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11th Kaczmarczik Lecture

"Big Open Problems in Understanding the Universe"

Frank Wilczek, PhD
Center for Theoretical Physics, MIT
2004 Nobel Laureate

Thursday, November 10, 2005
3:30 p.m.

Main Building Auditorium
3141 Chestnut Street
Philadelphia, PA 19104

11th Kaczmarzcik Lecture Poster In modern physics, we have learned to formulate the laws for the behavior of matter, and for the large-scale organization of matter, in terms of standard models incorporating a very few parameters. We have no compelling theory for why the values of these parameters are what they are, yet small changes in those values would appear to have catastrophic consequences for the possible emergence of complex structures and ultimately intelligent life. Recent developments in inflationary cosmology, axion physics, and string theory are bringing questions of this sort to the top of the agenda of theoretical physics. Are fundamental parameters of physics determined, in whole or in part, by selecting, among many existing candidate universes, only those that can be observed? I'll describe the crucial issues in a simple but concrete way.

Frank Wilczek, PhD Professor Frank Wilczek is considered one of the world's most eminent theoretical physicists. He is known, among other things, for the discovery of asymptotic freedom, the development of quantum chromodynamics, the invention of axions, and the discovery and exploitation of new forms of quantum statistics (anyons). When only 21 years old and a graduate student at Princeton University, in work with David Gross he defined the properties of color gluons, which hold atomic nuclei together.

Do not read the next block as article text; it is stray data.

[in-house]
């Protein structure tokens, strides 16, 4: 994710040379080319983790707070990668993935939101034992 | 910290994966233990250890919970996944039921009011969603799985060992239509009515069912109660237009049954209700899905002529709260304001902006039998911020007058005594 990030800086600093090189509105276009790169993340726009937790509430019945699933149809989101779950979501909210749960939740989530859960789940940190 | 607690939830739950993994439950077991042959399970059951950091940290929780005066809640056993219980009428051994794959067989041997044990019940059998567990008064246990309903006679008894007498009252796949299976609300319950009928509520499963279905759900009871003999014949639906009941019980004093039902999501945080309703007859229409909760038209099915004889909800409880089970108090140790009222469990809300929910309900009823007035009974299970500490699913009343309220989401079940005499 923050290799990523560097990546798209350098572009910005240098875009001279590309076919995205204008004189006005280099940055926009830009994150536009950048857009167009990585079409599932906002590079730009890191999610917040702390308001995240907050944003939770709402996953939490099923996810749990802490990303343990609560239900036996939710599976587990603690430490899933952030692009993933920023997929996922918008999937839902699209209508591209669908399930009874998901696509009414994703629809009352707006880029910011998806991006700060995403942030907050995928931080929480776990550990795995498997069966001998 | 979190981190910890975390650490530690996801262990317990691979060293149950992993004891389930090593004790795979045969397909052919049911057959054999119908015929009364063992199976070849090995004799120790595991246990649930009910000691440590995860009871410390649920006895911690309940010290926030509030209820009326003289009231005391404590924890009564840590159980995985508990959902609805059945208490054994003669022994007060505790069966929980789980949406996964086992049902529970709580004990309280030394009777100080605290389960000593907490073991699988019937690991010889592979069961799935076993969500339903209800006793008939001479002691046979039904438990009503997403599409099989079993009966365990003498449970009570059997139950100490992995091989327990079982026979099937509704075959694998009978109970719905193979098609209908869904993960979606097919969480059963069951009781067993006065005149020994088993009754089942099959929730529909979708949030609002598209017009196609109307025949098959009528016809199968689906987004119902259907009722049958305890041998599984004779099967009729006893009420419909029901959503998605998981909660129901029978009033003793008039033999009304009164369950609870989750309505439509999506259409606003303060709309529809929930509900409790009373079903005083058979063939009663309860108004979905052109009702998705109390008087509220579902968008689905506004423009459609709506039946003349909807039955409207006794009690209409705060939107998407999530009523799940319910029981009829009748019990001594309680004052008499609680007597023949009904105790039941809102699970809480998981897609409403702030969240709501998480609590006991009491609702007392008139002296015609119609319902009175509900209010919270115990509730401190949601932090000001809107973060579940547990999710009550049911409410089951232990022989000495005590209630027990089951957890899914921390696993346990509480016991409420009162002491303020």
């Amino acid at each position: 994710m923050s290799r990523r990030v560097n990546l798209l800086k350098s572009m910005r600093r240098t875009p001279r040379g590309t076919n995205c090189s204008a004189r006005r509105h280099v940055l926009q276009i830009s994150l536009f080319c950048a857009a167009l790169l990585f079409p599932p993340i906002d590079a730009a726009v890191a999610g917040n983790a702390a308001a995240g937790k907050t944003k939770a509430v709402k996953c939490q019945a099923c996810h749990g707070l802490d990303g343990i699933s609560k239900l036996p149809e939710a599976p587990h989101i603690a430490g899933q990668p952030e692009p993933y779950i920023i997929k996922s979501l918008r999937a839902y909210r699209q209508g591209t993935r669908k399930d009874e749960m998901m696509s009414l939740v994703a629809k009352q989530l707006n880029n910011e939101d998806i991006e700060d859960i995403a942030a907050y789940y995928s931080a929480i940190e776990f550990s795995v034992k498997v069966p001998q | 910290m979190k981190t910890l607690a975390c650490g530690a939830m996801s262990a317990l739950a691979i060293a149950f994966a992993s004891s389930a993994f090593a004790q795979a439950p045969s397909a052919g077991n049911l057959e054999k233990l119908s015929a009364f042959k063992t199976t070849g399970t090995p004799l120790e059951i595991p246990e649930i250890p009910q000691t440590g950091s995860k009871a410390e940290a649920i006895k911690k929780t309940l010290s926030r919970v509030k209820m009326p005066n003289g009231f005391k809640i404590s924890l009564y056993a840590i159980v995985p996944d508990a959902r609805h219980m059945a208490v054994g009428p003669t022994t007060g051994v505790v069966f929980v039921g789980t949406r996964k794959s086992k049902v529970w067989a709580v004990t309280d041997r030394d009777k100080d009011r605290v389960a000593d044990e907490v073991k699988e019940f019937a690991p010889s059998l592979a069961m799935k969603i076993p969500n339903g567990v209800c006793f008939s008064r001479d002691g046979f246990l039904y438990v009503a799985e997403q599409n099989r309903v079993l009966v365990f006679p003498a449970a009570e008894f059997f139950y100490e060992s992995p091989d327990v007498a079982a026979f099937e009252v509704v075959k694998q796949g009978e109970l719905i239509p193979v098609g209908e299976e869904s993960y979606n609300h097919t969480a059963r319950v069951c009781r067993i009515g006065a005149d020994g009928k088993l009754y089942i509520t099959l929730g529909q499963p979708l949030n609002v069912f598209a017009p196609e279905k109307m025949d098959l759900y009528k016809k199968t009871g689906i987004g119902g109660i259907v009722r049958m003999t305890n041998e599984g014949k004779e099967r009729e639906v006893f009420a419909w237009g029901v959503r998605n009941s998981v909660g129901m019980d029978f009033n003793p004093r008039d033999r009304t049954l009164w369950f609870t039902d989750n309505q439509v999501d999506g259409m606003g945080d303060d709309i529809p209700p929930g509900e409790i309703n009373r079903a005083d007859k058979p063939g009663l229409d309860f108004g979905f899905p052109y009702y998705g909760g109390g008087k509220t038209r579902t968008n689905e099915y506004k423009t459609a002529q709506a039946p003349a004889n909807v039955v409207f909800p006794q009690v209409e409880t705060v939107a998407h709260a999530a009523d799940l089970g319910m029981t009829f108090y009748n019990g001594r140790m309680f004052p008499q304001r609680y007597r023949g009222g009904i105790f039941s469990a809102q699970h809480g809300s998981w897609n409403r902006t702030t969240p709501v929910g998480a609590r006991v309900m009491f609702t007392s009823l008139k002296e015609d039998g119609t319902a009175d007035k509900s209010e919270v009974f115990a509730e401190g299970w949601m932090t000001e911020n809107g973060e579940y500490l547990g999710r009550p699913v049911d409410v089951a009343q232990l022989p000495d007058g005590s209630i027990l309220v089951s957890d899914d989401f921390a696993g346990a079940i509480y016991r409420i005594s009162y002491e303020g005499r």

Professor Wilczek received his BS degree from the University of Chicago and his PhD from Princeton University. He taught at Princeton from 1974-1981. During the period 1981-88, he was the Chancellor Robert Huttenback Professor of Physics at the University of California at Santa Barbara, and the first permanent member of the National Science Foundation's Institute for Theoretical Physics. In the fall of 2000, he moved from the Institute for Advanced Study, where he was the J.R. Oppenheimer Professor, to the Massachusetts Institute of Technology, where he is the Herman Feshbach Professor of Physics. Since 2002, he has been an Adjunct Professor in the Centro de Estudios Cientificos of Valdivia, Chile.

High School Open House Program:

12:30 - 1:00 p.m. Main Building Auditorium

1:00 - 3:00 p.m. Department of Physics Open House

Brief presentations on Biophysics, Astrophysics, Computational Physics, Condensed Matter, Nonlinear Dynamics, Particle Physics, etc. An excellent opportunity for high school students to visit our laboratories and meet in person with our internationally recognized researchers.

3:00 - 3:30 p.m. Reception

About the Kaczmarczik Lecture

Paul Kaczmarczik began his career as a Professor of Physics at Drexel University in 1953. A key player in building the Physics and Atmospheric Science Department, he made important contributions to teaching at Drexel University during his many years of service. Well-liked by both his colleagues and his students, Professor Kaczmarczik became Professor Emeritus in 1989. The Kaczmarczik Lecture Series was established in 1995 in honor of Professor Kaczmarczik. It brings to Drexel outstanding scientists to present lectures on topics at the cutting edge of Physics research.